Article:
Obesity-linked PPARγ phosphorylation may trigger insulin resistance
MedWire News: Study findings published in the journal Nature suggest that Cdk5-mediated phosphorylation of the nuclear receptor peroxisome proliferator-activated receptor (PPAR)γ, an obesity-linked process, reduces adiponectin levels and provokes insulin resistance.
Researchers found that use of both full and partial agonists reversed the phosphorylation effects and improved production of adiponectin. They say these data provide an opportunity to develop an improved generation of PPARγ-associated anti-diabetes drugs similar to thiazolidinediones.
Bruce Spiegelman (Harvard Medical School, Boston, Massachusetts, USA) and colleagues discovered that cyclin-dependent kinase 5 (Cdk-5) is activated in mice fed a high-fat diet.
Once active, Cdk-5 was observed to prompt phosphorylation of PPARγ at Ser273, leading to dysregulation of a subset of genes including those encoding adipsin, involved in regulating fat storage, and adiponectin, a regulator of insulin sensitivity.
Exposure to anti-diabetes PPARγ ligands or agonists (e.g. MRL24) inhibited the Cdk-5 mediated phosphorylation and reversed the associated changes in gene expression. The partial agonist MRL24 was found to do this as well or better than rosiglitazone, a full PPARγ agonist.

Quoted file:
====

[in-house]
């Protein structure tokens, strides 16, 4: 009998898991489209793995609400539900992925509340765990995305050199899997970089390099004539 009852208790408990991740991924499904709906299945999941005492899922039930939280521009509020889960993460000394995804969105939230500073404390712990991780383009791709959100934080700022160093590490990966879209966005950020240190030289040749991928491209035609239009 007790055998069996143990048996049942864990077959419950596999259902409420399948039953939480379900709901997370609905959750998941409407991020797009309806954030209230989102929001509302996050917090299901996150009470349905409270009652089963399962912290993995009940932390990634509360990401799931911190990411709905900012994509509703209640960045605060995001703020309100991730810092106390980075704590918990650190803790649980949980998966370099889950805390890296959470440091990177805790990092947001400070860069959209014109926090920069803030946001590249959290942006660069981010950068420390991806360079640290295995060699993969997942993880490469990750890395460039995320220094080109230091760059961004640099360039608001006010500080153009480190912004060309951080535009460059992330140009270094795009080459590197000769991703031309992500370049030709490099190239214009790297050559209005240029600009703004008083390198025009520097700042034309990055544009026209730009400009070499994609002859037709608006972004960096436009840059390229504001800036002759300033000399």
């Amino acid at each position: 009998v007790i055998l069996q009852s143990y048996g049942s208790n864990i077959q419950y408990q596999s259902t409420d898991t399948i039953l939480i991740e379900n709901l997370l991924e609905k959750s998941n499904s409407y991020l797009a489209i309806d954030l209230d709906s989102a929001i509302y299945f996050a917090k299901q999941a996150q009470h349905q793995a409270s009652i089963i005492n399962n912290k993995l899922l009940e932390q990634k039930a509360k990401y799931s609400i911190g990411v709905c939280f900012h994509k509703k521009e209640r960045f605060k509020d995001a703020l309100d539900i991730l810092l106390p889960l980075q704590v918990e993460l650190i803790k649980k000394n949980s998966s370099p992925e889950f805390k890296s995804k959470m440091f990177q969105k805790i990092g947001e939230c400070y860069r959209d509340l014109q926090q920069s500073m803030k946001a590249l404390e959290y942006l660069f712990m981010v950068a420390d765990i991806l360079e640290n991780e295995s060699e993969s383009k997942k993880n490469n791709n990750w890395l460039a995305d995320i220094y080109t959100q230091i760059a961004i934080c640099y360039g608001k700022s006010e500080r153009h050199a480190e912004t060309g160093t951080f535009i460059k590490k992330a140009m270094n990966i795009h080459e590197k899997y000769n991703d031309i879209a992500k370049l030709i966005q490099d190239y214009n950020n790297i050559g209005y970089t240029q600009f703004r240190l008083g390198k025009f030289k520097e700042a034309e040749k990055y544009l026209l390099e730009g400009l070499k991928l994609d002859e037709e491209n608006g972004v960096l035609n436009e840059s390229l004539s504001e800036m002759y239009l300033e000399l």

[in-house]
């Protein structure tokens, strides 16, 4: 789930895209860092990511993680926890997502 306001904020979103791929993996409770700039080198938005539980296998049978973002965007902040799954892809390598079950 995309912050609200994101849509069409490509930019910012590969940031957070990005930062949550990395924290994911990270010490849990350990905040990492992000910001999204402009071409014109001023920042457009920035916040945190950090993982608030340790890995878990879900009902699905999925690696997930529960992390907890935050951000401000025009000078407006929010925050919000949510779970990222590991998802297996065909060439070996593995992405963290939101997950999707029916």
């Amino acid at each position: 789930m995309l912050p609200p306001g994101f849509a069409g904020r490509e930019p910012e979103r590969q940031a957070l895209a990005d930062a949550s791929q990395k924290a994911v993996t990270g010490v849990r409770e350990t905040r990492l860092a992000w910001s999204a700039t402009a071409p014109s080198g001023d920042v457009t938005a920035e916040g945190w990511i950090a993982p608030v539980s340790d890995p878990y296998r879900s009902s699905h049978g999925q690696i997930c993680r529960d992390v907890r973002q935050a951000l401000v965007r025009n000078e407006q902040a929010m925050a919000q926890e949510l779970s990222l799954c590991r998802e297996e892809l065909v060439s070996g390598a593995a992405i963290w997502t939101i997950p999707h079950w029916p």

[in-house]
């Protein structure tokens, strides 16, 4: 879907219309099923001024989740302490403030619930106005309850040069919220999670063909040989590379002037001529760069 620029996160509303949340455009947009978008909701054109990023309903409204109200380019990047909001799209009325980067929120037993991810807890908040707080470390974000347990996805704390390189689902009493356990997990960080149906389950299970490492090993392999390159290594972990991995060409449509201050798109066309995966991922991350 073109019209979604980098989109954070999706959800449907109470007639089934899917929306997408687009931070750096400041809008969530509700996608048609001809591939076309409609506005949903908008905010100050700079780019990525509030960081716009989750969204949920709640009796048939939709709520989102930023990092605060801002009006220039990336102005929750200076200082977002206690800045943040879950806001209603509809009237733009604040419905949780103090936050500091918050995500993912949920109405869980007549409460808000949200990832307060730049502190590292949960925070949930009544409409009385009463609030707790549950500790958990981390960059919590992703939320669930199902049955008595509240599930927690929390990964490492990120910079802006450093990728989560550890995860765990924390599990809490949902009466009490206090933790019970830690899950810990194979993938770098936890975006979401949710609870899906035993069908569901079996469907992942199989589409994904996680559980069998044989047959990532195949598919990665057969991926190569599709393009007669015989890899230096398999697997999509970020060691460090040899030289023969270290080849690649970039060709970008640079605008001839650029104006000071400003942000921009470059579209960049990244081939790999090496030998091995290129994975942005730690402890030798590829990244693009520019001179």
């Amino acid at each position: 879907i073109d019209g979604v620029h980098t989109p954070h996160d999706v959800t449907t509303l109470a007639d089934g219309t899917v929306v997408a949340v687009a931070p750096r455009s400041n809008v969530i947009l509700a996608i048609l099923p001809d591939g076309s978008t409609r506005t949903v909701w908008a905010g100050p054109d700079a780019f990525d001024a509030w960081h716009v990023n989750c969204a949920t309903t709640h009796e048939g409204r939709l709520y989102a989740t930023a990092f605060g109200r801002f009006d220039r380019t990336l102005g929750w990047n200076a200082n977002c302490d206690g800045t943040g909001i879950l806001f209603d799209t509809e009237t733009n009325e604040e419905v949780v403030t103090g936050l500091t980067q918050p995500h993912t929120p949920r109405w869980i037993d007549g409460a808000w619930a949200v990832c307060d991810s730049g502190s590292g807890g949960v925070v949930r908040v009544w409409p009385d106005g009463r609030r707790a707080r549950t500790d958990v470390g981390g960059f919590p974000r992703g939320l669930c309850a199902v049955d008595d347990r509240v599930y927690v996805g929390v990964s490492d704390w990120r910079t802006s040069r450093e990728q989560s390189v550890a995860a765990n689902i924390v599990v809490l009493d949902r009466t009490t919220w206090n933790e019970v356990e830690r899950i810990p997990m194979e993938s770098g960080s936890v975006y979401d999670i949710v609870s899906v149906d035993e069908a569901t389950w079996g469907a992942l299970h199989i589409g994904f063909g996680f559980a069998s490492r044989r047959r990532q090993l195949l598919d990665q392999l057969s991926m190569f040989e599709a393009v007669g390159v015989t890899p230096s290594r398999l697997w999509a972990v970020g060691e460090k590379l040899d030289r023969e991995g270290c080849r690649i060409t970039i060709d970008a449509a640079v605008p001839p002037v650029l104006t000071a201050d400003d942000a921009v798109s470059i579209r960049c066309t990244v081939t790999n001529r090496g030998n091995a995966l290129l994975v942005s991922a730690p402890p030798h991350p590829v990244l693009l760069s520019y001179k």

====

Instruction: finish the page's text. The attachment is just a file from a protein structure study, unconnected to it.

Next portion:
"Given that both have potent anti-diabetic activities, it is likely that a substantial portion of the therapeutic benefits of PPARγ ligands in metabolic disease is through inhibition of Cdk5-mediated phosphorylation," write the researchers.
"The field has become interested in finding drugs that can promote increased insulin sensitization but not activate the classical fat cell generating pathway of PPARγ," said study author Patrick Griffin (The Scripps Research Institute, Florida, USA).
"We examined the mechanism of action of compounds that bind to PPARγ that improve insulin sensitivity but have minimal induction of fat. It was clear from the studies that these compounds have a unique but overlapping mechanism with the class of drugs used clinically that target PPARγ," he added.
Spiegelman and co-investigators conclude: "All these findings strongly suggest that Cdk5-mediated phosphorylation of PPARγ may be involved in the pathogenesis of insulin-resistance, and present an opportunity for development of an improved generation of anti-diabetic drugs through PPARγ."
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By Helen Albert